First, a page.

Adjusting to a Brand New Life

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by Travis Richardson

On May 6 I became a father. It is a mind-boggling experience. I am doing things that I’ve never done before like changing diapers and swaddling. I used to be too scared to pick up an infant, afraid to be the uncle/friend who broke an infant. Now I pick up my daughter without hesitation.

Since her birth, things have been wonderful and exhausting. It’s been a month and half, and I am trying to balance my paternal duties with writing when I can. It’s been tough so far. After throwing up on the second night home from anxiety and exhaustion, I’ve managed to lower my stress, deal with the lack of sleep, and become a diaper-changing expert. What has been affected is my usually reliable creative brain. It has stalled (except for silly songs I seem to be able to make up on the spot). I’ve had some creative spurts, but nothing consistent that I often need to finish projects. I know this is an adjustment period, and I hope to hit a sweet spot again.

This works 50% of the time.
This works 50% of the time.

I had been an evening writer for most of my life, but I changed five years ago to morning typing and the results have been tremendous. I’m not sure how things will be in the future. Friend and father, S.W. Lauden, gave me the advice to write whenever you can with children around. He keeps a laptop within reach around the house. He recommended stockpiling stories. Fortunately I have some 20+ unpublished works that need some TLC (or major overhauling), but could be polished and sent out while I adjust to our lovely precious fuss bucket. (I’m writing this after an open-air accident and meltdown.)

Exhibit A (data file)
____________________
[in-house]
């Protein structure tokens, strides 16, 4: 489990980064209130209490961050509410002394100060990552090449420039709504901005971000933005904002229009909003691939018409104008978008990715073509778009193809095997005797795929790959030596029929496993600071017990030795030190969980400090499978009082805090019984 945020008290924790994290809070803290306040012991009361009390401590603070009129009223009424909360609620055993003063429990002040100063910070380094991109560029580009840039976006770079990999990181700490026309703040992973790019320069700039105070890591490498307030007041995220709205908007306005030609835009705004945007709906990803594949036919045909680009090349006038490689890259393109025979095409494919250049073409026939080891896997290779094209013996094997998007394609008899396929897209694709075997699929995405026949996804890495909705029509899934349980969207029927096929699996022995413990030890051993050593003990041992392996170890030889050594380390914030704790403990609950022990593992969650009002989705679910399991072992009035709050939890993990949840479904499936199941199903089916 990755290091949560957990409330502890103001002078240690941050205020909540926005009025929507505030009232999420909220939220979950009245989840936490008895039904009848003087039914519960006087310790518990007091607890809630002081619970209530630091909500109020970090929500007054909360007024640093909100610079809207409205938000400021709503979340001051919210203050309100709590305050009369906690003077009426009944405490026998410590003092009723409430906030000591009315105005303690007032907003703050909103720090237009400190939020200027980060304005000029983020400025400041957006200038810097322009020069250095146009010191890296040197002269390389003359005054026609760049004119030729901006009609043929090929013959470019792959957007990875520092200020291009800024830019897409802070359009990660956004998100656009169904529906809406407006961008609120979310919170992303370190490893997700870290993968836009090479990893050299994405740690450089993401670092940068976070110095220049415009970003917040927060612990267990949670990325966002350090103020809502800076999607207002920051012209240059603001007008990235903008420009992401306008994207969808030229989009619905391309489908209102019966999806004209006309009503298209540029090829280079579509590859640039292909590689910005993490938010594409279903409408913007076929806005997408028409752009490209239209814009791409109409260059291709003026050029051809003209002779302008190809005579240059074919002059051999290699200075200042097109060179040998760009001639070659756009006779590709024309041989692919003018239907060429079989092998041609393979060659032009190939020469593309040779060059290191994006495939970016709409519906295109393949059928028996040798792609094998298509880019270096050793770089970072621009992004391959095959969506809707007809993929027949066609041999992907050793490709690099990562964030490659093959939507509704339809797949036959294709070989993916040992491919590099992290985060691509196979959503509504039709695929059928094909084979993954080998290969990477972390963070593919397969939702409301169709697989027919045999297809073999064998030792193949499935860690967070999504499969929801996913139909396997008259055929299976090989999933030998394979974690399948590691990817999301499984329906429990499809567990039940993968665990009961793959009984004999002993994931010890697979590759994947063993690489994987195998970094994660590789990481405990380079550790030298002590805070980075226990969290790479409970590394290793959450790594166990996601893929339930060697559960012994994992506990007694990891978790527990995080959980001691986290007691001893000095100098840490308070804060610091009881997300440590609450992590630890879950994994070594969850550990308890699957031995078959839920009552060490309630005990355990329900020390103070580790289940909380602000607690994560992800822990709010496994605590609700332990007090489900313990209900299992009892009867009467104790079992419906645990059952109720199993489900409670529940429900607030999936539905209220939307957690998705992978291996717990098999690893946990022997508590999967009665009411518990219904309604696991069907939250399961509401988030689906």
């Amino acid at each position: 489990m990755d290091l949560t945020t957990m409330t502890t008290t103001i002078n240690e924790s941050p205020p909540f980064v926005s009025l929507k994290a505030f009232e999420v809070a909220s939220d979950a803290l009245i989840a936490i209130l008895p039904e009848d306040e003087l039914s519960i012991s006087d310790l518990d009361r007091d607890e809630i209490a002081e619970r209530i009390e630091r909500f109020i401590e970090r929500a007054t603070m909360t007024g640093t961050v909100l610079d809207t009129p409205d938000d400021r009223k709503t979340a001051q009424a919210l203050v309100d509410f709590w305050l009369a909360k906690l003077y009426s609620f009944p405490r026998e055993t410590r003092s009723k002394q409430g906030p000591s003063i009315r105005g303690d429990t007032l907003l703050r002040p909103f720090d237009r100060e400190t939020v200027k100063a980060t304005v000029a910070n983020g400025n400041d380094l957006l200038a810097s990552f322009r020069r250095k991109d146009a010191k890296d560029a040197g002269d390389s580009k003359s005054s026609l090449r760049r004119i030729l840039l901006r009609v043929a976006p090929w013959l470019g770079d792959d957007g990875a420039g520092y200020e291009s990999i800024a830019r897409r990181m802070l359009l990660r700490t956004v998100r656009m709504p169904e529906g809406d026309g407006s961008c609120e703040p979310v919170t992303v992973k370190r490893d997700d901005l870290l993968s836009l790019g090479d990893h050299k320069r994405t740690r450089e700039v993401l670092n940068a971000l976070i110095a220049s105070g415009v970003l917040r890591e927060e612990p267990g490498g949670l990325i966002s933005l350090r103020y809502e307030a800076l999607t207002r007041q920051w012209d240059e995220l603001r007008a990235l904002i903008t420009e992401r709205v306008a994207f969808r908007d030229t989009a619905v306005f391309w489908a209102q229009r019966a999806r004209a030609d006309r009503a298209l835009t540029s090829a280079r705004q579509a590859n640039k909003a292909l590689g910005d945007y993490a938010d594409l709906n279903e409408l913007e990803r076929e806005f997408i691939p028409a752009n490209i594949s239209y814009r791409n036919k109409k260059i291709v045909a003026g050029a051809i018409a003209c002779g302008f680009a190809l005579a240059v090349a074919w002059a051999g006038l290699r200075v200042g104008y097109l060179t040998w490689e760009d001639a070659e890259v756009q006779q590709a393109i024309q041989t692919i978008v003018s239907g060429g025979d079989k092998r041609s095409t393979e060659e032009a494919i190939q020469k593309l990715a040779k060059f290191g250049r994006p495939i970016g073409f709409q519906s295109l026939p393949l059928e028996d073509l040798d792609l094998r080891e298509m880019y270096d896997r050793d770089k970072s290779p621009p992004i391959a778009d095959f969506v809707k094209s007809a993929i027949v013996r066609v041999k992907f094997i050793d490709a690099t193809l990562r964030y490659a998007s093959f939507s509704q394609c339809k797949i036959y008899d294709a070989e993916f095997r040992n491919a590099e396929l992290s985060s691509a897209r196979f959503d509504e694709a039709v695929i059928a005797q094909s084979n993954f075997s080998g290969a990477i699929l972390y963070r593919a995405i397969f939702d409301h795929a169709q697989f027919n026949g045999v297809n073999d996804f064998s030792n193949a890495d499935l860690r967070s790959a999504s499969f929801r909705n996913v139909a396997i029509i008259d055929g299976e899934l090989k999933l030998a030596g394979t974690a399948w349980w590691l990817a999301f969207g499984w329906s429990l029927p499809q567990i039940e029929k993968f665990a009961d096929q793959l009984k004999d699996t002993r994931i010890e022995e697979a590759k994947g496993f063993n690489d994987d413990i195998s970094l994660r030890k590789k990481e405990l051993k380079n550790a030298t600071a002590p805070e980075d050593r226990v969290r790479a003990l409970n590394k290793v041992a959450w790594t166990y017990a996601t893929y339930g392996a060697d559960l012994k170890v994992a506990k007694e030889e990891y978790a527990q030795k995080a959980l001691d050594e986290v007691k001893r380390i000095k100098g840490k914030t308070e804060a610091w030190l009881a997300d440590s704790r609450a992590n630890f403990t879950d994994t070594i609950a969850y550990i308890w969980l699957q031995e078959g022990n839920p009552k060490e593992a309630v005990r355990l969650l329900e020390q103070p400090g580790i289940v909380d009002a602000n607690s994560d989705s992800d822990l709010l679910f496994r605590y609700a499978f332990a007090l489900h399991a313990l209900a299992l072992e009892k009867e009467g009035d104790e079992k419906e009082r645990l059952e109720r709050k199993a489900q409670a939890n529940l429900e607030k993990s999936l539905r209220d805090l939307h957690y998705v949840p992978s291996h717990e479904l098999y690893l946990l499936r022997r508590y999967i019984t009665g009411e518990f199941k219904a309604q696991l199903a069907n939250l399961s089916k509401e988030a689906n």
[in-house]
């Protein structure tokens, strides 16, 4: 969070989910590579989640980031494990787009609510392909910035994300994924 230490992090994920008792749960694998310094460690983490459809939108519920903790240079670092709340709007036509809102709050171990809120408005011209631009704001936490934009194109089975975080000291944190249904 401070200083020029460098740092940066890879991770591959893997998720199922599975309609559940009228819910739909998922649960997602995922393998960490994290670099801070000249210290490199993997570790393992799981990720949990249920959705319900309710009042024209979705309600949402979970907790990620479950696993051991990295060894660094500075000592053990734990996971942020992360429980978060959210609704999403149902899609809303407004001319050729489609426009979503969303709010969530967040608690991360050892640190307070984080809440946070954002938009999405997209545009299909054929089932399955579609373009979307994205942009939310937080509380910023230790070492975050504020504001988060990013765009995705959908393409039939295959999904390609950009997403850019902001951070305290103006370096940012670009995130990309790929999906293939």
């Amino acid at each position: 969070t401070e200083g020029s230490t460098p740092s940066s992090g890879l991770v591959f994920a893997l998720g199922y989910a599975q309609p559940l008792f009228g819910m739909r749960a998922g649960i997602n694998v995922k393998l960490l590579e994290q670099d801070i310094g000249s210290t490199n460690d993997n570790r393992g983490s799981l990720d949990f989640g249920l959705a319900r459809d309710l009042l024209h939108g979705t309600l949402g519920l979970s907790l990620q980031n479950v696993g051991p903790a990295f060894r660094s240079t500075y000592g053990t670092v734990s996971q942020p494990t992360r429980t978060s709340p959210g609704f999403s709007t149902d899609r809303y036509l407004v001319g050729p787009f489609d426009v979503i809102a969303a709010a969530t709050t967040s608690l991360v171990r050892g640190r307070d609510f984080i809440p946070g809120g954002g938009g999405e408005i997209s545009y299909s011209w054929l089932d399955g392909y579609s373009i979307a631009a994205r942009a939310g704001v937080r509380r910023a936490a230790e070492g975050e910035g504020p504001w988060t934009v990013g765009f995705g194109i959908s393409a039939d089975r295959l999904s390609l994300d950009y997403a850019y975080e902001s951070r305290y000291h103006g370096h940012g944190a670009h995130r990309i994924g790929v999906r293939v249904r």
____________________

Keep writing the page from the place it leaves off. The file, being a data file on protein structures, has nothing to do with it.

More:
Francis Ford Coppola once said: “My advice to aspiring filmmakers is to get married and have a family. It’s motivation and inspiration.” It’s interesting that the original article with the quote is no longer available, but I remember reading it years ago. It should also be noted that he declared bankruptcy three times including sinking all his money into the 1980s stinker, One From The Heart.  I’m not sure I’d ever put my family in that much peril over a concept.

Stephen King is known to have raised a family and held a teaching job while writing short stories and novels before things took for him. Writer Eric Beetner is insanely prolific with two children, a full time job, co-hosting duties at LA’s Noir at the Bar and a side gig designing book covers.

It would be easy to say that I can’t do writing under the circumstances, but others have done it so I have no excuse. I need to bear down, reorient my brain and make it happen.

In other news, I’m excited to be nominated for a Macavity short story award along with Art Taylor, Barb Goffman, Craig Faustus Buck, and Paul D. Marks. You can find all of our nominated stories here:

Have you had any major changes in your life that caused you to reconfigure your writing life? Would love to hear about it.

Travis Richardson is fortunate to have been nominated for both the Anthony and Macavity short story awards for “Incident on the 405,” featured in MALFEASANCE OCCASIONAL: GIRL TROUBLE. His novella LOST IN CLOVER was listed in Spinetingler Magazine’s Best Crime Fiction of 2012. He has published stories in several online zines and anthologies. He edits the Sisters-In-Crime LA newsletter, reviews Chekhov shorts at and sometimes shoots a short movie. His latest novella is KEEPING THE RECORD. Find out more at:

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